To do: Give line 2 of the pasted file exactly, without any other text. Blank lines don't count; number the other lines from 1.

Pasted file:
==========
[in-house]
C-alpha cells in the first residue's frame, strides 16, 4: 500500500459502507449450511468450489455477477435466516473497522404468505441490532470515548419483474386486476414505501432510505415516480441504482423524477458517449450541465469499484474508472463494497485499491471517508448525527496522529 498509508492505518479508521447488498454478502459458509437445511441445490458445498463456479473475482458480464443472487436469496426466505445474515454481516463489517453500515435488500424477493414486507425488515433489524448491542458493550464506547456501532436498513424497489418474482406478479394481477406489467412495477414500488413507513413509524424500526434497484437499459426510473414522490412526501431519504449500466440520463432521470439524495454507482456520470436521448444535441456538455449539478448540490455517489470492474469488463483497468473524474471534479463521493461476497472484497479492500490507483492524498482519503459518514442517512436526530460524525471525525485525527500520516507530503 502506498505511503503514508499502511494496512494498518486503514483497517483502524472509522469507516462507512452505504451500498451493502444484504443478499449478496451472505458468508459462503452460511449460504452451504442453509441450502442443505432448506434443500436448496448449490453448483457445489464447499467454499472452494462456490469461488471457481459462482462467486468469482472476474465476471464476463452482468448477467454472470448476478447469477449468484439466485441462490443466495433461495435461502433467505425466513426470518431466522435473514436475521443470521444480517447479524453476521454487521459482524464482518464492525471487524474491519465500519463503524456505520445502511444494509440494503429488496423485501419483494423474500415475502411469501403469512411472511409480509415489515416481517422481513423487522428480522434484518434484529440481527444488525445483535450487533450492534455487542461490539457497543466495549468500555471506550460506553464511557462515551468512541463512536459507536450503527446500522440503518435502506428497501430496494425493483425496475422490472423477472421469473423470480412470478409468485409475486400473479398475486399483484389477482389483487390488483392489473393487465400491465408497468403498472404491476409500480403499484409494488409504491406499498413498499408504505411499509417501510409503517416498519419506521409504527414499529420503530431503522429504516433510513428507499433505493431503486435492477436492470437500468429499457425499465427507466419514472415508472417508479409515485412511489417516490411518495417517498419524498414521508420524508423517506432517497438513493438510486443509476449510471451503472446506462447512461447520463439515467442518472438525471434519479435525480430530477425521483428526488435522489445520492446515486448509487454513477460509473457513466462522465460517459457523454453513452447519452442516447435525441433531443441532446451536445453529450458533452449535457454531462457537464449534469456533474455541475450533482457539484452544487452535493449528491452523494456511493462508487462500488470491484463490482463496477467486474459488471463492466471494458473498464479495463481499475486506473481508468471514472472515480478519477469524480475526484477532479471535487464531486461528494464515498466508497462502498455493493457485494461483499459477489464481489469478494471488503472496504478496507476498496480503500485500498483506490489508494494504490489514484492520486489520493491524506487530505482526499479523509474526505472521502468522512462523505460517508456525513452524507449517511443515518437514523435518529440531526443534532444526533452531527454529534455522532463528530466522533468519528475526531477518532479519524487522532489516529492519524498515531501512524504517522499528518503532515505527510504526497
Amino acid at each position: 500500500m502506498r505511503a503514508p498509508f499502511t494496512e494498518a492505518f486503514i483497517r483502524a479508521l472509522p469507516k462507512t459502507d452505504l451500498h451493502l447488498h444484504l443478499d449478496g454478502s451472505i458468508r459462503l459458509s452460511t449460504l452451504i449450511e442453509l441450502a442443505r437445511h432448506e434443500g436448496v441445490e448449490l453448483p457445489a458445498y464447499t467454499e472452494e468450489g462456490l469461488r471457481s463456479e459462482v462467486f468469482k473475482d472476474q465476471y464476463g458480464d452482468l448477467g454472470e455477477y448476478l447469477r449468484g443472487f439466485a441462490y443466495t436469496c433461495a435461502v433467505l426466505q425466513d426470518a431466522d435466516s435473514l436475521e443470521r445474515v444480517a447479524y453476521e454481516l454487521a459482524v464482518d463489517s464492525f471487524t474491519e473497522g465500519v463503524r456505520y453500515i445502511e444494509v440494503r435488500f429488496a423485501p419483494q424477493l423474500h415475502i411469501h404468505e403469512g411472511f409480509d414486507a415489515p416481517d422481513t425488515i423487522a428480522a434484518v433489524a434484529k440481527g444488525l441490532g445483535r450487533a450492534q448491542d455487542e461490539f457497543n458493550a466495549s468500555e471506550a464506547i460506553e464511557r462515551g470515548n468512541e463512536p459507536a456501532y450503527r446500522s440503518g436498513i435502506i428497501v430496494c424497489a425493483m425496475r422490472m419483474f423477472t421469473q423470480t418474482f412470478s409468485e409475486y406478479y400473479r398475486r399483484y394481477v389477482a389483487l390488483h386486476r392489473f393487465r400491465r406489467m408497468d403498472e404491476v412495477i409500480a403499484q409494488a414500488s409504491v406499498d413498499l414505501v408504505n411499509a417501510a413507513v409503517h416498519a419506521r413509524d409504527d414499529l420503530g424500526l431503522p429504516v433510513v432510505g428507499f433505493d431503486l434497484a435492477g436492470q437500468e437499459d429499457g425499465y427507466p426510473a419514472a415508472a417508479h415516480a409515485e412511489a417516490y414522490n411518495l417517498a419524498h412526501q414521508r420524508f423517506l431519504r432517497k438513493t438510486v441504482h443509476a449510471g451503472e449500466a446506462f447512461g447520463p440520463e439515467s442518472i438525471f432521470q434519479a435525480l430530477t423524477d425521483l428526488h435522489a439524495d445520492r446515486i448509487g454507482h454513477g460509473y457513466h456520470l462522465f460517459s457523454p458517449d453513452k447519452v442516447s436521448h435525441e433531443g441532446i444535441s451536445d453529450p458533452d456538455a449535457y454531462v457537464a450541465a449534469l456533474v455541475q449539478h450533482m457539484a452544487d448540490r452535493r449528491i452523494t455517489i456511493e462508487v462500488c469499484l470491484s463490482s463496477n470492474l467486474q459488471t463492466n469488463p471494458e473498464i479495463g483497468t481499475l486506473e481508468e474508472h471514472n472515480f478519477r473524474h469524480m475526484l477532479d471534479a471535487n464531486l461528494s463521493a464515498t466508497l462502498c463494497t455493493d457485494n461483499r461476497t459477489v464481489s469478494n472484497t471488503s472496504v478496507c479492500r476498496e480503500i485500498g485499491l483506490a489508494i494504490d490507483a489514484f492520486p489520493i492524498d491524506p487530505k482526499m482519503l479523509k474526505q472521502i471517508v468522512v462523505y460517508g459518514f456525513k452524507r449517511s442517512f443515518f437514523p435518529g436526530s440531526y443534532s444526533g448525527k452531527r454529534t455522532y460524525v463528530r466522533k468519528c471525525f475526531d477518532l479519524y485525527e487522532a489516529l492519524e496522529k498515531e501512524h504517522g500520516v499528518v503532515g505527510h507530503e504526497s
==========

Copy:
C-alpha cells in the first residue's frame, strides 16, 4: 500500500459502507449450511468450489455477477435466516473497522404468505441490532470515548419483474386486476414505501432510505415516480441504482423524477458517449450541465469499484474508472463494497485499491471517508448525527496522529 498509508492505518479508521447488498454478502459458509437445511441445490458445498463456479473475482458480464443472487436469496426466505445474515454481516463489517453500515435488500424477493414486507425488515433489524448491542458493550464506547456501532436498513424497489418474482406478479394481477406489467412495477414500488413507513413509524424500526434497484437499459426510473414522490412526501431519504449500466440520463432521470439524495454507482456520470436521448444535441456538455449539478448540490455517489470492474469488463483497468473524474471534479463521493461476497472484497479492500490507483492524498482519503459518514442517512436526530460524525471525525485525527500520516507530503 502506498505511503503514508499502511494496512494498518486503514483497517483502524472509522469507516462507512452505504451500498451493502444484504443478499449478496451472505458468508459462503452460511449460504452451504442453509441450502442443505432448506434443500436448496448449490453448483457445489464447499467454499472452494462456490469461488471457481459462482462467486468469482472476474465476471464476463452482468448477467454472470448476478447469477449468484439466485441462490443466495433461495435461502433467505425466513426470518431466522435473514436475521443470521444480517447479524453476521454487521459482524464482518464492525471487524474491519465500519463503524456505520445502511444494509440494503429488496423485501419483494423474500415475502411469501403469512411472511409480509415489515416481517422481513423487522428480522434484518434484529440481527444488525445483535450487533450492534455487542461490539457497543466495549468500555471506550460506553464511557462515551468512541463512536459507536450503527446500522440503518435502506428497501430496494425493483425496475422490472423477472421469473423470480412470478409468485409475486400473479398475486399483484389477482389483487390488483392489473393487465400491465408497468403498472404491476409500480403499484409494488409504491406499498413498499408504505411499509417501510409503517416498519419506521409504527414499529420503530431503522429504516433510513428507499433505493431503486435492477436492470437500468429499457425499465427507466419514472415508472417508479409515485412511489417516490411518495417517498419524498414521508420524508423517506432517497438513493438510486443509476449510471451503472446506462447512461447520463439515467442518472438525471434519479435525480430530477425521483428526488435522489445520492446515486448509487454513477460509473457513466462522465460517459457523454453513452447519452442516447435525441433531443441532446451536445453529450458533452449535457454531462457537464449534469456533474455541475450533482457539484452544487452535493449528491452523494456511493462508487462500488470491484463490482463496477467486474459488471463492466471494458473498464479495463481499475486506473481508468471514472472515480478519477469524480475526484477532479471535487464531486461528494464515498466508497462502498455493493457485494461483499459477489464481489469478494471488503472496504478496507476498496480503500485500498483506490489508494494504490489514484492520486489520493491524506487530505482526499479523509474526505472521502468522512462523505460517508456525513452524507449517511443515518437514523435518529440531526443534532444526533452531527454529534455522532463528530466522533468519528475526531477518532479519524487522532489516529492519524498515531501512524504517522499528518503532515505527510504526497